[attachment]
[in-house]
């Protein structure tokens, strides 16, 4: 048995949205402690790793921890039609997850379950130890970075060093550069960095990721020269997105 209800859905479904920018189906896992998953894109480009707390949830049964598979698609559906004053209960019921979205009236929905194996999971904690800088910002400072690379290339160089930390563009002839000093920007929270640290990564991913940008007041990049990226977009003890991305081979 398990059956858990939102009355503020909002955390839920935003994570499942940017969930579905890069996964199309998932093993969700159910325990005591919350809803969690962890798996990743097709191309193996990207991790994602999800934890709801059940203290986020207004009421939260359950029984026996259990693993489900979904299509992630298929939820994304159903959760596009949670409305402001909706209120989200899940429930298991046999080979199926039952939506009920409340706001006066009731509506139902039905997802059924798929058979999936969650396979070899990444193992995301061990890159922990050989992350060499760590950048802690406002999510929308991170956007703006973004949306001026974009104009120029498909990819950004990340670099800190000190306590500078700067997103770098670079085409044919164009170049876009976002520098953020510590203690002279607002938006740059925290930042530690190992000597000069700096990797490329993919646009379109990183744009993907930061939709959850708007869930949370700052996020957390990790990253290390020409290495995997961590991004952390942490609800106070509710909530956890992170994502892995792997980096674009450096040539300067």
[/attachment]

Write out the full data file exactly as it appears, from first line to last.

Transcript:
[in-house]
């Protein structure tokens, strides 16, 4: 048995949205402690790793921890039609997850379950130890970075060093550069960095990721020269997105 209800859905479904920018189906896992998953894109480009707390949830049964598979698609559906004053209960019921979205009236929905194996999971904690800088910002400072690379290339160089930390563009002839000093920007929270640290990564991913940008007041990049990226977009003890991305081979 398990059956858990939102009355503020909002955390839920935003994570499942940017969930579905890069996964199309998932093993969700159910325990005591919350809803969690962890798996990743097709191309193996990207991790994602999800934890709801059940203290986020207004009421939260359950029984026996259990693993489900979904299509992630298929939820994304159903959760596009949670409305402001909706209120989200899940429930298991046999080979199926039952939506009920409340706001006066009731509506139902039905997802059924798929058979999936969650396979070899990444193992995301061990890159922990050989992350060499760590950048802690406002999510929308991170956007703006973004949306001026974009104009120029498909990819950004990340670099800190000190306590500078700067997103770098670079085409044919164009170049876009976002520098953020510590203690002279607002938006740059925290930042530690190992000597000069700096990797490329993919646009379109990183744009993907930061939709959850708007869930949370700052996020957390990790990253290390020409290495995997961590991004952390942490609800106070509710909530956890992170994502892995792997980096674009450096040539300067």